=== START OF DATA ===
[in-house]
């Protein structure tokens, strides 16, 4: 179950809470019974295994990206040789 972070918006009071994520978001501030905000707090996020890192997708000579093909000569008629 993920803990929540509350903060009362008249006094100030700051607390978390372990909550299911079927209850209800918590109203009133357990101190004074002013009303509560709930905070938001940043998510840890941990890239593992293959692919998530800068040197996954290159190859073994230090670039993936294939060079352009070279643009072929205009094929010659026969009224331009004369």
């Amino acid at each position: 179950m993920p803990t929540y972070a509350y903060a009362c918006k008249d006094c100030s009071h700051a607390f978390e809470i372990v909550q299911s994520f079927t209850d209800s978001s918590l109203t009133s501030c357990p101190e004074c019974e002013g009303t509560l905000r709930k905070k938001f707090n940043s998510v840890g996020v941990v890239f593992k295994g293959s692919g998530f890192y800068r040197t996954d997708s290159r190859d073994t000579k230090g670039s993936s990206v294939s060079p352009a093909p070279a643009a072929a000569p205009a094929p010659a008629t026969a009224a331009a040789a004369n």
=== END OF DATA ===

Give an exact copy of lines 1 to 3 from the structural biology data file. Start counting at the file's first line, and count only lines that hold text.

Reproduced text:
[in-house]
């Protein structure tokens, strides 16, 4: 179950809470019974295994990206040789 972070918006009071994520978001501030905000707090996020890192997708000579093909000569008629 993920803990929540509350903060009362008249006094100030700051607390978390372990909550299911079927209850209800918590109203009133357990101190004074002013009303509560709930905070938001940043998510840890941990890239593992293959692919998530800068040197996954290159190859073994230090670039993936294939060079352009070279643009072929205009094929010659026969009224331009004369």
């Amino acid at each position: 179950m993920p803990t929540y972070a509350y903060a009362c918006k008249d006094c100030s009071h700051a607390f978390e809470i372990v909550q299911s994520f079927t209850d209800s978001s918590l109203t009133s501030c357990p101190e004074c019974e002013g009303t509560l905000r709930k905070k938001f707090n940043s998510v840890g996020v941990v890239f593992k295994g293959s692919g998530f890192y800068r040197t996954d997708s290159r190859d073994t000579k230090g670039s993936s990206v294939s060079p352009a093909p070279a643009a072929a000569p205009a094929p010659a008629t026969a009224a331009a040789a004369n």